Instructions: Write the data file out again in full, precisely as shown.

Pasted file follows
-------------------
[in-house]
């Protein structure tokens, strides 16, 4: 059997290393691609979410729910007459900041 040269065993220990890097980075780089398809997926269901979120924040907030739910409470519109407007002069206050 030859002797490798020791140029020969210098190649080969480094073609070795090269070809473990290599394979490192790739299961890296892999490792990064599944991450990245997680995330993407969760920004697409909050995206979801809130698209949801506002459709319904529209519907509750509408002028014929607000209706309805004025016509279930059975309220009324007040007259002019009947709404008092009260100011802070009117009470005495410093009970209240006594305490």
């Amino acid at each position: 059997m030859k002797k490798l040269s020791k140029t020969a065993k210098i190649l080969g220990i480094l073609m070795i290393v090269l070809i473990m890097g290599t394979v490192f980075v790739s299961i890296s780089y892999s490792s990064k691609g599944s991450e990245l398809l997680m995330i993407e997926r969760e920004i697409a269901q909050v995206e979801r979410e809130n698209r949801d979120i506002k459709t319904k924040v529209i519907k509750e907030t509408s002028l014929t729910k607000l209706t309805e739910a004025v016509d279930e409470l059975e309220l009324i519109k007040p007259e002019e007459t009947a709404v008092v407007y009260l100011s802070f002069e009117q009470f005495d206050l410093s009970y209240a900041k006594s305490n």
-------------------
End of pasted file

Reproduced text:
[in-house]
């Protein structure tokens, strides 16, 4: 059997290393691609979410729910007459900041 040269065993220990890097980075780089398809997926269901979120924040907030739910409470519109407007002069206050 030859002797490798020791140029020969210098190649080969480094073609070795090269070809473990290599394979490192790739299961890296892999490792990064599944991450990245997680995330993407969760920004697409909050995206979801809130698209949801506002459709319904529209519907509750509408002028014929607000209706309805004025016509279930059975309220009324007040007259002019009947709404008092009260100011802070009117009470005495410093009970209240006594305490």
């Amino acid at each position: 059997m030859k002797k490798l040269s020791k140029t020969a065993k210098i190649l080969g220990i480094l073609m070795i290393v090269l070809i473990m890097g290599t394979v490192f980075v790739s299961i890296s780089y892999s490792s990064k691609g599944s991450e990245l398809l997680m995330i993407e997926r969760e920004i697409a269901q909050v995206e979801r979410e809130n698209r949801d979120i506002k459709t319904k924040v529209i519907k509750e907030t509408s002028l014929t729910k607000l209706t309805e739910a004025v016509d279930e409470l059975e309220l009324i519109k007040p007259e002019e007459t009947a709404v008092v407007y009260l100011s802070f002069e009117q009470f005495d206050l410093s009970y209240a900041k006594s305490n």